Should the government pay people to scrap their diesel cars?

PUBLISHED: 13:49 17 April 2017 | UPDATED: 13:49 17 April 2017

A Commons comittee is expected to call upon the government encourage drivers to scrap their diesel vehicles. Picture: Lewis Whyld/PA Wire

A Commons comittee is expected to call upon the government encourage drivers to scrap their diesel vehicles. Picture: Lewis Whyld/PA Wire

Owners of old diesel cars should be able to scrap their vehicles for cash in pollution hotspots, the chairman of an influential Commons committee is expected to tell ministers.

MP Neil Parish is expected to use a House of Commons debate on Wednesday to urge the government to commit to a targeted scheme to tackle emissions.

He will say that “households should not just be able to trade in multiple diesels for a cash subsidy”, and instead the government “should particularly consider targeting a scrappage scheme at poorer households or those earning less than 60% of the median UK household income”.

Mr Parish, Conservative chairman of the Environment, Food and Rural Affairs select committee, will say: “If the government earmarked £500m for this scheme, it would take nearly 10% of the five million dirtiest diesels off our roads.”

It comes before the government publishes its updated clean air plans later this month, after courts ruled that existing plans to meet EU-mandated air quality limits are not sufficient.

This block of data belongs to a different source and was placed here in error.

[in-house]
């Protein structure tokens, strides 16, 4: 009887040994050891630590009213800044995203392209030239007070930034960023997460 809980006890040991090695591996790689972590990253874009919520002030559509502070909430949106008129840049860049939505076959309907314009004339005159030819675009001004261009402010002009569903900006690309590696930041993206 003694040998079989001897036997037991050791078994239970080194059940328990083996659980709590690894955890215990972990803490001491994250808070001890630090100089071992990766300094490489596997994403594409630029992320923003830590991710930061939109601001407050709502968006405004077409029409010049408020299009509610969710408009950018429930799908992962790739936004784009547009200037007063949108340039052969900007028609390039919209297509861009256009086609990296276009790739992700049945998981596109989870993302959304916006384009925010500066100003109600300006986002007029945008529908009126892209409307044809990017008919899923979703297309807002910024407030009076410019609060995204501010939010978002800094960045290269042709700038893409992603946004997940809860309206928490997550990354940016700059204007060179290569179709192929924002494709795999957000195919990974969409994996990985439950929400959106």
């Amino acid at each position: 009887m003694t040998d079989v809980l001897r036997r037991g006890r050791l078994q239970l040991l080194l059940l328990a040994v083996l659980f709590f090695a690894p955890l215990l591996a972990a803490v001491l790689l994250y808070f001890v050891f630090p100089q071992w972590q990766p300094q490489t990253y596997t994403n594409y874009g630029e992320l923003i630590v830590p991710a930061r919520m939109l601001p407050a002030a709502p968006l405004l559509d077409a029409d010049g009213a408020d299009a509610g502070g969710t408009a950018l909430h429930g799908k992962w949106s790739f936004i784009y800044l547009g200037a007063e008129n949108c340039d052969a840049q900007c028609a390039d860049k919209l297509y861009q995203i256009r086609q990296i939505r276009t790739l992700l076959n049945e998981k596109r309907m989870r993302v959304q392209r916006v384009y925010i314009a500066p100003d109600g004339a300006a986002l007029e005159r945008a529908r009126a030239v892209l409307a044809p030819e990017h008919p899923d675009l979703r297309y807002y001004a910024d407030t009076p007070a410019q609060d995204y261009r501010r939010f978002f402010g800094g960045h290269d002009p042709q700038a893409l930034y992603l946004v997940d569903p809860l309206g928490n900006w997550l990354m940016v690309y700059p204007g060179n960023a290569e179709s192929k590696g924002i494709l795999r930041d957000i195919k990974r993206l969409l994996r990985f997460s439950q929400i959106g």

There had been speculation that the plans would include a scrappage scheme aimed at taking older, more polluting diesel cars off the roads and replacing them with cleaner vehicles.

A poll by the AA last month found that 68% of drivers would support a diesel scrappage scheme, with just 10% of motorists opposed to it.

Mr Parish will suggest families could swap their polluting cars for low emission-producing vehicles, public transport tickets, bicycles or a car club membership.

Concerns over the impact of diesel cars on nitrogen dioxide levels were raised by the Volkswagen emissions scandal in September 2015.

A subsequent Department for Transport investigation found that 37 top-selling diesel cars exceeded the legal limit required for laboratory pollution tests when driven for 90 minutes on normal roads.

Drivers were encouraged to switch away from petrol under Tony Blair’s government and Prime Minister Theresa May has said that would be taken “into account” in future plans.

During a recent trip to the Middle East, Mrs May said: “In relation to the issue of diesel cars, obviously we will be producing a new air quality plan, we’ve been required to do that by the courts.

“Decisions will be taken when we produce that plan - obviously we will take final decisions as to what we do.

“But I’m very conscious of the fact that past governments have encouraged people to buy diesel cars and we need to take that into account when we’re looking at what we do in the future.”

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